Apple-ring Acacia, Ana Tree, Winter Thorn

Acacia albida

Family: Mimosaceae
Genus: Acacia (a-KAY-see-uh) (Info)
Species: albida (AL-bi-da) (Info)



Foliage Color:

Unknown - Tell us

Bloom Characteristics:

Unknown - Tell us

Water Requirements:

Drought-tolerant; suitable for xeriscaping

Where to Grow:

Unknown - Tell us


15-20 ft. (4.7-6 m)

20-30 ft. (6-9 m)

30-40 ft. (9-12 m)


20-30 ft. (6-9 m)

30-40 ft. (9-12 m)


USDA Zone 9a: to -6.6 C (20 F)

USDA Zone 9b: to -3.8 C (25 F)

USDA Zone 10a: to -1.1 C (30 F)

USDA Zone 10b: to 1.7 C (35 F)

USDA Zone 11: above 4.5 C (40 F)

Sun Exposure:

Full Sun


Plant has spines or sharp edges; use extreme caution when handling

Bloom Color:

Bright Yellow

Bloom Time:

Blooms repeatedly


Grown for foliage


Other details:

Unknown - Tell us

Soil pH requirements:

Unknown - Tell us

Patent Information:


Propagation Methods:

From seed; direct sow after last frost

Scarify seed before sowing

Seed Collecting:

Allow pods to dry on plant; break open to collect seeds

Gardeners' Notes:


On Mar 5, 2010, StrawCat from Savona,
Canada wrote:

Just a note to point out the leaves from this legume tree are high in nitrogen, and can double yields in maize crops, etc., when added to the soil. There is a program planned to translplant the tree across Adrica to boost production. It might be a good one to introduce to Haiti, too... if it doesn't go feral and crowd out native species like some acacias have in the US.


On Feb 3, 2005, htop from San Antonio, TX (Zone 8b) wrote:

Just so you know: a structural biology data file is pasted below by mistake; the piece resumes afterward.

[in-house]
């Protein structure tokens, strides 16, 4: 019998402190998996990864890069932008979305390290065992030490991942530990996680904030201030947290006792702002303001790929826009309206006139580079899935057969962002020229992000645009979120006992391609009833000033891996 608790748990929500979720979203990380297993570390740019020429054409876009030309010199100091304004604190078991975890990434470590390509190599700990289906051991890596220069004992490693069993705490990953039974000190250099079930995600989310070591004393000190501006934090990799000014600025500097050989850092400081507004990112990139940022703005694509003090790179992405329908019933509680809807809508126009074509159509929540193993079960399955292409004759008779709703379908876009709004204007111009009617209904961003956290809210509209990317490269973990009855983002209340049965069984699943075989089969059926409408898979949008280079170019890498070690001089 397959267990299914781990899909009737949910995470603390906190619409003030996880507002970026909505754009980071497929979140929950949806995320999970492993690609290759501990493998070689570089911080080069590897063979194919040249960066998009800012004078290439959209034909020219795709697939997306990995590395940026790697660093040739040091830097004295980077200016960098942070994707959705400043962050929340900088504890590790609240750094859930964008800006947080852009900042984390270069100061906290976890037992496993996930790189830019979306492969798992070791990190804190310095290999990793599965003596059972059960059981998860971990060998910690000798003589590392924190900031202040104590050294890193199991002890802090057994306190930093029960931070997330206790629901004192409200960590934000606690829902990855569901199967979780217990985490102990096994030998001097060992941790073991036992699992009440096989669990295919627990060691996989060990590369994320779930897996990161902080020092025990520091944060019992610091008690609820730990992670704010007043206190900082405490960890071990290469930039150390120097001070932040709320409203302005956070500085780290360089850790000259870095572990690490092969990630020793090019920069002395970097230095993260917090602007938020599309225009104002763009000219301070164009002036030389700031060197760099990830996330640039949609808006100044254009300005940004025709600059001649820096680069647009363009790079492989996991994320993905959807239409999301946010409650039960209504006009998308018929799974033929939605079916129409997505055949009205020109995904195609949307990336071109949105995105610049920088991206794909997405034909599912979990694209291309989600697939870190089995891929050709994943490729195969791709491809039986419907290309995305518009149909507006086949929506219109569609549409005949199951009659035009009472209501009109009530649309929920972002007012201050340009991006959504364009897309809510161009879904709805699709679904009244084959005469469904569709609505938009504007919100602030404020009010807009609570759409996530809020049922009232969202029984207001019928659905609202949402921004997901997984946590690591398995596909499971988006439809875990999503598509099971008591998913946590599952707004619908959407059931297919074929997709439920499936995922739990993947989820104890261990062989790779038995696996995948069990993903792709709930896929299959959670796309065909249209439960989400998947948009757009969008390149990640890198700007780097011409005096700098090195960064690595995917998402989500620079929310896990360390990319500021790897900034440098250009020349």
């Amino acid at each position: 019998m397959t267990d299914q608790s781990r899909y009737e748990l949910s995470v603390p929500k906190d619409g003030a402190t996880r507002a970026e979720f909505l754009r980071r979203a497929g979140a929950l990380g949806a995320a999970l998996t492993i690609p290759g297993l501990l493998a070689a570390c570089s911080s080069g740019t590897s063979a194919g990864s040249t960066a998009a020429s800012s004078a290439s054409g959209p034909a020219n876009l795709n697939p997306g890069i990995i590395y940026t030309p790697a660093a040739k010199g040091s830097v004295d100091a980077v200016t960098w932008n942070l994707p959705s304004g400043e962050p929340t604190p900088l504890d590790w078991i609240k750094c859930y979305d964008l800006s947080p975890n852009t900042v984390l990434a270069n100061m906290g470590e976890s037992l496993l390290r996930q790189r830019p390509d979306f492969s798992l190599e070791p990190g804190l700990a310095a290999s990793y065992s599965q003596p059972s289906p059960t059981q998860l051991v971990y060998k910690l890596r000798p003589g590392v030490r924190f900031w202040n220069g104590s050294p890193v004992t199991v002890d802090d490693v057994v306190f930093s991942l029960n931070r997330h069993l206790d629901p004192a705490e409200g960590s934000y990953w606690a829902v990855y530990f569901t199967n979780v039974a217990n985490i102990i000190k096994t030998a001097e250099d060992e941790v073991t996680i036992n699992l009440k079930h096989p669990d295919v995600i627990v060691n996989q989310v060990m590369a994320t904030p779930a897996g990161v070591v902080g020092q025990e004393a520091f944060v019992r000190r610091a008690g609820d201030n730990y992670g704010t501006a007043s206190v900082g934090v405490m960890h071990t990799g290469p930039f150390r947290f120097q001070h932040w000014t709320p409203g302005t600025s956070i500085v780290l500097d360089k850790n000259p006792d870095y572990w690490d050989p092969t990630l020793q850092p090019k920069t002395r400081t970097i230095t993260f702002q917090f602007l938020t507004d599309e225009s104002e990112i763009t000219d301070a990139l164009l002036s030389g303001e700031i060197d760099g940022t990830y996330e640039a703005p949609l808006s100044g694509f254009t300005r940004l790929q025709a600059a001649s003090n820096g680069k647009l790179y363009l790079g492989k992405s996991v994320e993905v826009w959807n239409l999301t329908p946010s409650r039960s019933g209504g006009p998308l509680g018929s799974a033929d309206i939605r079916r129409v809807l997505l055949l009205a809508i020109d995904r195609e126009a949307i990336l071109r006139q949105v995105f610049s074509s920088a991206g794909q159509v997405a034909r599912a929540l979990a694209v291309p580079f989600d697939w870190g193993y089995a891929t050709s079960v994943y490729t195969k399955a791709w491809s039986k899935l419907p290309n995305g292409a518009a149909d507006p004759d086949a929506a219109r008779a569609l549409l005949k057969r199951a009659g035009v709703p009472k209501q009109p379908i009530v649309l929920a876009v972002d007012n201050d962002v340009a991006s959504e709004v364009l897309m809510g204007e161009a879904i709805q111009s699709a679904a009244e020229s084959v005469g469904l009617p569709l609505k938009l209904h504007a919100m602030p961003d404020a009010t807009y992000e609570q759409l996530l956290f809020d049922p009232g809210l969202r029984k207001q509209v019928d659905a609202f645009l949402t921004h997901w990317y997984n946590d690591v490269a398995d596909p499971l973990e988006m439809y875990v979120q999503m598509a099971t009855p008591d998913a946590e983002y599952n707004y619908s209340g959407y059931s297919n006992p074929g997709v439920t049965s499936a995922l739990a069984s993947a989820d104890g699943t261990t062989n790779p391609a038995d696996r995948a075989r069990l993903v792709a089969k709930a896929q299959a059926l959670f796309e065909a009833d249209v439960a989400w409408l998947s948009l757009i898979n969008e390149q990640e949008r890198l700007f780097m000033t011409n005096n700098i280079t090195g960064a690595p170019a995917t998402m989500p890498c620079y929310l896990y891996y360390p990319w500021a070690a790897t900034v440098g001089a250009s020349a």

I have npt grown this plant that is native to the Transvaal and Southwest Africa, through West and North Africa to Egypt, and East Africa. Some interesting facts follow:

In Africa, it sheds its leaves during the rainy season and when it is dry new leaves are produced. Its pods were worn as charms by African women and children to avert smallpox. The wood is used for canoes, mortars, and pestles and the bark is pounded in Nigeria and used as a packing material on pack animals.

"Ashes of the wood are used in making soap and as a depilatory and tanning agent for hides. VITA (1977) says the wood is used for carving; the thorny branches useful for a natural barbed fence. Pods and foliage are highly regarded as livestock fodder. Some 90% of Senegalese farmers intervi... read more


On Dec 25, 2003, palmbob from Acton, CA (Zone 8b) wrote:

Sort of a scrubby tree with dinky leaves and yellow flowers. And AFrican native commonly eaten by giraffe. This thorny tree is quite drought tolerant. It flowers 3 times a year with small, yellowy flowers. You can find this tree in many botanical gardens in So Cal, but is not commonly grown in landscaping.